Swedish government deadlock impacts 2019 regulatory agenda Swedish government deadlock impacts 2019 regulatory agenda

Swedish government deadlock impacts 2019 regulatory agenda
17 Dec 2018

Just before Christmas each year, Sweden waits with bated breath to hear about forthcoming legislative changes. But this year, it is different.

The country’s election at the start of September resulted in a hung parliament,  which has put the nation in a situation it has never been in before. Three months later and, despite plenty of political drama, there is still no government in place, which has had a huge knock-on effect in terms of enacting regulations.

The Speaker of the Riksdag (Swedish Parliament) was initially asked to suggest a Prime Minister (PM) who he thought could drum up enough support to be elected by other members of Parliament. So far this process has taken place twice and both proposals have been rejected. But if the Speaker is unable to come up with a successful candidate soon, another election will become inevitable in order to replace the current caretaker government.

A key problem in legislative terms though is that the caretaker government only has limited powers. As a result, the usual carefully-considered Budget Bill is being replaced by one based on previous decisions made by the Riksdag and which leaves scope for adjustments when a new government is formed.

In other words, there are previously-decided changes to existing regulations that will start to apply in the New Year. The biggest change, although not based on new legislation, first came into force on 1 July, but will affect few companies until 2019. The new PAYE tax return (AGI-arbetsgivardeklaration på individnivå) rules mean that employers will be required to report their payments and tax deductions for each employee every month.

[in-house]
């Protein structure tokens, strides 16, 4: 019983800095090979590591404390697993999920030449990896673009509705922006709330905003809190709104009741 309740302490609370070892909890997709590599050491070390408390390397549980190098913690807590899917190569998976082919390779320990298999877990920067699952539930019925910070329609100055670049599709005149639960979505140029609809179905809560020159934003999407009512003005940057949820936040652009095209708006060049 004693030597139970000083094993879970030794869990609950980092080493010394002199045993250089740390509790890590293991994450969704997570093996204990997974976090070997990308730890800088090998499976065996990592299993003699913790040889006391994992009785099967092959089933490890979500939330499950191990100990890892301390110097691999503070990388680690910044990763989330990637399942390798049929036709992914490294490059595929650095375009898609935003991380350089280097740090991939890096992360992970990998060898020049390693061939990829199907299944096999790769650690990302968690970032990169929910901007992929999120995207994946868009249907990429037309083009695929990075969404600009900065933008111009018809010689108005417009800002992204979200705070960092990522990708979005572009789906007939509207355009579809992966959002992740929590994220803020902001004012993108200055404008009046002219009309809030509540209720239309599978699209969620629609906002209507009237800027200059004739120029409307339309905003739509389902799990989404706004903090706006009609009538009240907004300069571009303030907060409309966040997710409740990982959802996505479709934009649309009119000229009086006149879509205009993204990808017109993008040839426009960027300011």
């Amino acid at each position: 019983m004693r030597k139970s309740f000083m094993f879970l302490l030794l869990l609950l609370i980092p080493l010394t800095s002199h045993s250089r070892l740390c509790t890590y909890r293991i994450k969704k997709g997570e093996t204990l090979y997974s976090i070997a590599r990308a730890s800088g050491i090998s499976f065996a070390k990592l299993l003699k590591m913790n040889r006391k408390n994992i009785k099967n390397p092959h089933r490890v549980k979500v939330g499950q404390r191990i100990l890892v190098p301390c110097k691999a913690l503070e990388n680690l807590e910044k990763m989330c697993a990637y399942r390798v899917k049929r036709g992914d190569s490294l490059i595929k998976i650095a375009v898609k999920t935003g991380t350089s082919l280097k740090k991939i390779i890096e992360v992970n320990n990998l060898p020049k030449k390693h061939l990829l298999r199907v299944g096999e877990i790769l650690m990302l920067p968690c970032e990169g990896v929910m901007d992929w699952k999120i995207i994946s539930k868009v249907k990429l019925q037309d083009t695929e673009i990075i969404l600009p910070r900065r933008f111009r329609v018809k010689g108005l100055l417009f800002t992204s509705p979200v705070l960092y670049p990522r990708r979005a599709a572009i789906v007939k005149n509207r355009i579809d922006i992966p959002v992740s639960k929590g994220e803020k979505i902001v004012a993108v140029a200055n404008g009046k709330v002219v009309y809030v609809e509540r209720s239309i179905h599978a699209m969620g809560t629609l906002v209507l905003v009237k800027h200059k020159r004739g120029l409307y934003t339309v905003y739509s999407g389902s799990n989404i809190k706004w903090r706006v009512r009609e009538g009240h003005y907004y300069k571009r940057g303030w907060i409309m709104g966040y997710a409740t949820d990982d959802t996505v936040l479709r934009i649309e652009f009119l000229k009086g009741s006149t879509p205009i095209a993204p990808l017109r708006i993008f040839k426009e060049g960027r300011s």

Variants of this reporting approach have been common in other countries, such as the UK, Netherlands, Denmark and Norway, for many years, although each requires differing amounts of information – and Swedish employers will need to report less than their counterparts in Norway and Denmark.

New considerations

Nonetheless, they will be required to handle payroll processes with extra care, mostly because of the transparency that results when it becomes necessary to report personal data. Until now, a worker’s aggregated wages hid any negative figures on a monthly basis, which postponed any underlying issues until the time came to report the company’s annual income statements.

In other words, the forthcoming change is less about regulatory compliance per se and more about behaviour. Information on time reporting, role and job changes all need to be provided to payroll on time, and the payroll process needs to be streamlined and accurate. While adjusting to this new way of doing things may seem onerous in the short run, the benefits will make the shift worthwhile into the longer term.

Meanwhile, as of 1 January, a new way of reporting sick pay will also be introduced in the form of the ‘Karensavdrag’. Rather than being based on how many workdays someone has taken off, sick pay deductions will instead be based on 20% of an individual’s average weekly sick pay, no matter what their job status is.